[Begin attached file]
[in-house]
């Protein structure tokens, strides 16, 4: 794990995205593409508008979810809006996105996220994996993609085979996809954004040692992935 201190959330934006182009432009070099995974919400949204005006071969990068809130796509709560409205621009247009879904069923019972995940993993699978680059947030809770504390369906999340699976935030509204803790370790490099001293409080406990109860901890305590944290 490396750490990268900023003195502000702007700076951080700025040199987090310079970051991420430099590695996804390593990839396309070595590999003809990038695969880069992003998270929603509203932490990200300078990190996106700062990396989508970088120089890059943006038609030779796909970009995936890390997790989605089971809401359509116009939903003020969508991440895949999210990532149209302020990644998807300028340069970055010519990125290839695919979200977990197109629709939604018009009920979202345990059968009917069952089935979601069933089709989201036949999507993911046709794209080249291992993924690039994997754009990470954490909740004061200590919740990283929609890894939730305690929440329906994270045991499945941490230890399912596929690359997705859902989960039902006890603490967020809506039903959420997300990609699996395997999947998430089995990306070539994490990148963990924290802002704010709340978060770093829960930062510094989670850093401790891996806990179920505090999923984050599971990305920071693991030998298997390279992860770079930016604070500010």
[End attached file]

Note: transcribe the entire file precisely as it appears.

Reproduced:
[in-house]
């Protein structure tokens, strides 16, 4: 794990995205593409508008979810809006996105996220994996993609085979996809954004040692992935 201190959330934006182009432009070099995974919400949204005006071969990068809130796509709560409205621009247009879904069923019972995940993993699978680059947030809770504390369906999340699976935030509204803790370790490099001293409080406990109860901890305590944290 490396750490990268900023003195502000702007700076951080700025040199987090310079970051991420430099590695996804390593990839396309070595590999003809990038695969880069992003998270929603509203932490990200300078990190996106700062990396989508970088120089890059943006038609030779796909970009995936890390997790989605089971809401359509116009939903003020969508991440895949999210990532149209302020990644998807300028340069970055010519990125290839695919979200977990197109629709939604018009009920979202345990059968009917069952089935979601069933089709989201036949999507993911046709794209080249291992993924690039994997754009990470954490909740004061200590919740990283929609890894939730305690929440329906994270045991499945941490230890399912596929690359997705859902989960039902006890603490967020809506039903959420997300990609699996395997999947998430089995990306070539994490990148963990924290802002704010709340978060770093829960930062510094989670850093401790891996806990179920505090999923984050599971990305920071693991030998298997390279992860770079930016604070500010």